World’s largest floating wind farm to be built off coast of England and Wales

‘Gwynt Glas’ project will be 20 times larger than the biggest floating facility built to date

Harry Cockburn
Environment Correspondent
Monday 17 January 2022 22:37
Comments
<p>The new wind farm will be around 43 miles off the coast</p>

The new wind farm will be around 43 miles off the coast

A major new wind farm is to become the world’s largest floating offshore wind facility and will operate in the Celtic Sea, in Welsh and English waters, energy company EDF has announced.

The biggest floating wind farm in the world is currently the 50MW Kincardine offshore wind farm off the coast of Aberdeen in Scotland, but the new facility will be 20 times as large, generating 1GW of power.

The project, called "Gwynt Glas", which means "blue wind" in Welsh, is a joint venture involving EDF, which is owned by the French state, and DP Energy, a renewable energy company based in Ireland, and the firms said it will provide power for approximately 927,400 homes.

An exact site is yet to be confirmed, but EDF said "an area of interest encompassing some 1,500km2 has been identified, approximately 70km (43 miles) from the shore, with initial remote aerial surveys for marine mammal and birds taking place since Spring 2021".

The distance means the array would not be visible from the shore. At sea level, a six-foot tall person can see around 5km (3 miles) to the horizon.

EDF and DP Energy said the project would create jobs in the south west of England and in Wales, and would support local communities.

EDF Renewables UK head of offshore wind, Scott Sutherland, said: "We firmly believe Gwynt Glas will be a catalyst for further supply chain growth across the UK which is something we as a company are very supportive of.

“We will use our experience in offshore wind to help bring opportunities for local, regional and national companies on this project and on others, such as our Blyth floating project and the two we are bidding for in the ScotWind process.”

He added: “Floating offshore wind is an exciting new technology and will bring much needed inward investment which can regenerate coastal economies and communities.”

Simon De Pietro, chief executive of DP Energy said: “With EDF Renewables UK we have found a strong ally to develop Gwynt Glas, who place strong emphasis on capturing the regional supply chain and local community opportunity, alongside protecting our environment.

“Each member of the DP Energy UK team based in Pembroke Dock was born and raised in Wales and are passionate about supporting the growth of a new energy sector that can sustain skilled, well-paid jobs for future generations in coastal regions, in Wales and in the South West of England.”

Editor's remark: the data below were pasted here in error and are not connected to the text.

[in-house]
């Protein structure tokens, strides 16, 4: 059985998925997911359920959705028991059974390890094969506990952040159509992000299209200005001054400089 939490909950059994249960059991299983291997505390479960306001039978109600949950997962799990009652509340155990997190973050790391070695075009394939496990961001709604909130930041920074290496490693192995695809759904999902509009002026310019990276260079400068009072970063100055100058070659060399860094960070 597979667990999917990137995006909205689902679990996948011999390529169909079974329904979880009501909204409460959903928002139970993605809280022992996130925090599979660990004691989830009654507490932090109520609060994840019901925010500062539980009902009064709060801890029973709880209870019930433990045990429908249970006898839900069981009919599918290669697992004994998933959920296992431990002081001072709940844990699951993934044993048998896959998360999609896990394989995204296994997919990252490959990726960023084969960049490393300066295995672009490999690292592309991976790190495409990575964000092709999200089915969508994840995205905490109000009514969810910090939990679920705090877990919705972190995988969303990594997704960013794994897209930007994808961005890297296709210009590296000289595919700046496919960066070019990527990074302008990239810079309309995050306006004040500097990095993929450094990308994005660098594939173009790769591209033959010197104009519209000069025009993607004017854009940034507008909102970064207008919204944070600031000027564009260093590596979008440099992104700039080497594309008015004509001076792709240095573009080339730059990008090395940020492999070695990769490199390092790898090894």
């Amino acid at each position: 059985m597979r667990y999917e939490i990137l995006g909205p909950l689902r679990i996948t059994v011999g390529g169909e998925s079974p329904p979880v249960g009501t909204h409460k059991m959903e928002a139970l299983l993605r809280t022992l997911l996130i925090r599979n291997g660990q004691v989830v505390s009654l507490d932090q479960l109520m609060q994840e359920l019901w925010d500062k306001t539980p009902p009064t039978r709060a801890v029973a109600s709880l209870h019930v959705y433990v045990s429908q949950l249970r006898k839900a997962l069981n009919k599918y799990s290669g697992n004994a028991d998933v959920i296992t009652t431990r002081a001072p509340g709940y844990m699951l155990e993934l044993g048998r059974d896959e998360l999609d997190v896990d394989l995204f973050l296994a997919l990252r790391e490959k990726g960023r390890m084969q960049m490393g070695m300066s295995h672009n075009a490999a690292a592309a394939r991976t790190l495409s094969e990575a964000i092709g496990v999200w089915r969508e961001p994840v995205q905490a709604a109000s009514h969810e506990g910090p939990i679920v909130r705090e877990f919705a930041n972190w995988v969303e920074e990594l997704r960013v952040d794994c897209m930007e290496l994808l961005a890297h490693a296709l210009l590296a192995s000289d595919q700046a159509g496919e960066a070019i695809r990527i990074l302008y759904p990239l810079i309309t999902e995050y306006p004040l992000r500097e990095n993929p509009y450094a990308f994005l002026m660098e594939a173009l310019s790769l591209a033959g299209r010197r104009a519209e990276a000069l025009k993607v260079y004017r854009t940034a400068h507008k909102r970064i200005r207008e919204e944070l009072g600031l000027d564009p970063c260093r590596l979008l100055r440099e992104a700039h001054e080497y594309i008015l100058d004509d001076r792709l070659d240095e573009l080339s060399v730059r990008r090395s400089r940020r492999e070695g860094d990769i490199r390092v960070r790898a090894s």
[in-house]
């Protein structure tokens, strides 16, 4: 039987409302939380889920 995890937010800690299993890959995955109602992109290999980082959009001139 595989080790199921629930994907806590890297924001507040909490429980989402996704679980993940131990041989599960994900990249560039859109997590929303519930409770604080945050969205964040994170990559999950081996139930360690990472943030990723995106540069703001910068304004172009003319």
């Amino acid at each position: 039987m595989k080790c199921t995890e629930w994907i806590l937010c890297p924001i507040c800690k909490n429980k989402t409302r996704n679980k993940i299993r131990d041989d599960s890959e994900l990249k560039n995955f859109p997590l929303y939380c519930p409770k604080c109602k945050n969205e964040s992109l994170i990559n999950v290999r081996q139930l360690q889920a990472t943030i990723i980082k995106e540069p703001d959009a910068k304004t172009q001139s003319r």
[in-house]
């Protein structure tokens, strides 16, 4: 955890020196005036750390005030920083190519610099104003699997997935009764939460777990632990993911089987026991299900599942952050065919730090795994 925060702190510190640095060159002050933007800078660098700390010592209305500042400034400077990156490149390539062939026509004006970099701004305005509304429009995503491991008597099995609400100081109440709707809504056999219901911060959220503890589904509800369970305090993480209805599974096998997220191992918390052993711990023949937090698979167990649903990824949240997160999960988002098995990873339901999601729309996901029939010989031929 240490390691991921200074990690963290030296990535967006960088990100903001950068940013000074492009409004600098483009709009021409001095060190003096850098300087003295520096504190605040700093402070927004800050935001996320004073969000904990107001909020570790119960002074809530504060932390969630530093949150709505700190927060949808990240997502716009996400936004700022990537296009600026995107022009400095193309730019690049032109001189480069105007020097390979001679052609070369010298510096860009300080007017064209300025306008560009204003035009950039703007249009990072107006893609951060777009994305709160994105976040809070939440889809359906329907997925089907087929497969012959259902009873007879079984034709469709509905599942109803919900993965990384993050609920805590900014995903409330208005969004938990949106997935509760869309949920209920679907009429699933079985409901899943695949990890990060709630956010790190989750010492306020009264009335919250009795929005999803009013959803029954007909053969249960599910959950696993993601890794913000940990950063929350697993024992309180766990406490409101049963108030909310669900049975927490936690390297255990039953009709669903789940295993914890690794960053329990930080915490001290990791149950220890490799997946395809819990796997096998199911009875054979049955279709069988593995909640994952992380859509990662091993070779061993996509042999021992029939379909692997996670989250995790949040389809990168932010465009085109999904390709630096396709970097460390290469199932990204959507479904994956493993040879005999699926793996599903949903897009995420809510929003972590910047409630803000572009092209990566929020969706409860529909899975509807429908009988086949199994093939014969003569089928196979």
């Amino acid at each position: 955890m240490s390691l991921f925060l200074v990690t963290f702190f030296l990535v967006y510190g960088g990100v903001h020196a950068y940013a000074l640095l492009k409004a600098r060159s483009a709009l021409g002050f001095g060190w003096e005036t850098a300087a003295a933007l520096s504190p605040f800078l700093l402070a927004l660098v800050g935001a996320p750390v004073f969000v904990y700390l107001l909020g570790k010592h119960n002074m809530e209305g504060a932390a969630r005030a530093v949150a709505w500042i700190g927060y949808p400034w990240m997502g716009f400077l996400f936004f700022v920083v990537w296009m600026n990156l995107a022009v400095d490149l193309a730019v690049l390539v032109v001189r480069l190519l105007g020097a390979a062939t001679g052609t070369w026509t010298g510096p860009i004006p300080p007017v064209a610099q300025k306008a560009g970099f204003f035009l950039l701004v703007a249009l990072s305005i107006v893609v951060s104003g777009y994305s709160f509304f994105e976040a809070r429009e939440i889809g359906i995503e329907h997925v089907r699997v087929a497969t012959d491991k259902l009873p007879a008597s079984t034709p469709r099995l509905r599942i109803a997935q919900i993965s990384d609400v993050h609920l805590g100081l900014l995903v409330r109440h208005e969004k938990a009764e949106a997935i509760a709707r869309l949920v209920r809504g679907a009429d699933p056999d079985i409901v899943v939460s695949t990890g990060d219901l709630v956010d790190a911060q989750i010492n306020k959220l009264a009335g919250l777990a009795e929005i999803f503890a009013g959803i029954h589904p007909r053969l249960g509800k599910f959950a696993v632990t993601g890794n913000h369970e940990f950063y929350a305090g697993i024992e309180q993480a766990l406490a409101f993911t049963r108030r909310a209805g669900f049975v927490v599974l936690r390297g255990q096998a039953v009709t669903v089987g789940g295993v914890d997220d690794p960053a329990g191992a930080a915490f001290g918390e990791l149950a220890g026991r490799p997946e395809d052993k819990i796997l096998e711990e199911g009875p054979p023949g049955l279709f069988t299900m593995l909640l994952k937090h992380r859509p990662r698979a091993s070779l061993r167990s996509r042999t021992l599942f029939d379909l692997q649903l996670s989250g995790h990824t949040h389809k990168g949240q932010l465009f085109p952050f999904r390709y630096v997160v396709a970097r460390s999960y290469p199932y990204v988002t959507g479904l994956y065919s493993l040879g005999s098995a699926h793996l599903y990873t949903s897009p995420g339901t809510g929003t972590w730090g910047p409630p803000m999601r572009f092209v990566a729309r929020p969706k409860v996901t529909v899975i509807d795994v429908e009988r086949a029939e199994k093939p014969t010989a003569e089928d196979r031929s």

Register for free to continue reading

Registration is a free and easy way to support our truly independent journalism

By registering, you will also enjoy limited access to Premium articles, exclusive newsletters, commenting, and virtual events with our leading journalists

Please enter a valid email
Please enter a valid email
Must be at least 6 characters, include an upper and lower case character and a number
Must be at least 6 characters, include an upper and lower case character and a number
Must be at least 6 characters, include an upper and lower case character and a number
Please enter your first name
Special characters aren’t allowed
Please enter a name between 1 and 40 characters
Please enter your last name
Special characters aren’t allowed
Please enter a name between 1 and 40 characters
You must be over 18 years old to register
You must be over 18 years old to register
Opt-out-policy
You can opt-out at any time by signing in to your account to manage your preferences. Each email has a link to unsubscribe.

By clicking ‘Create my account’ you confirm that your data has been entered correctly and you have read and agree to our Terms of use, Cookie policy and Privacy notice.

This site is protected by reCAPTCHA and the Google Privacy policy and Terms of service apply.

Already have an account? sign in

By clicking ‘Register’ you confirm that your data has been entered correctly and you have read and agree to our Terms of use, Cookie policy and Privacy notice.

This site is protected by reCAPTCHA and the Google Privacy policy and Terms of service apply.

Register for free to continue reading

Registration is a free and easy way to support our truly independent journalism

By registering, you will also enjoy limited access to Premium articles, exclusive newsletters, commenting, and virtual events with our leading journalists

Already have an account? sign in

By clicking ‘Register’ you confirm that your data has been entered correctly and you have read and agree to our Terms of use, Cookie policy and Privacy notice.

This site is protected by reCAPTCHA and the Google Privacy policy and Terms of service apply.

Join our new commenting forum

Join thought-provoking conversations, follow other Independent readers and see their replies

Comments

Thank you for registering

Please refresh the page or navigate to another page on the site to be automatically logged inPlease refresh your browser to be logged in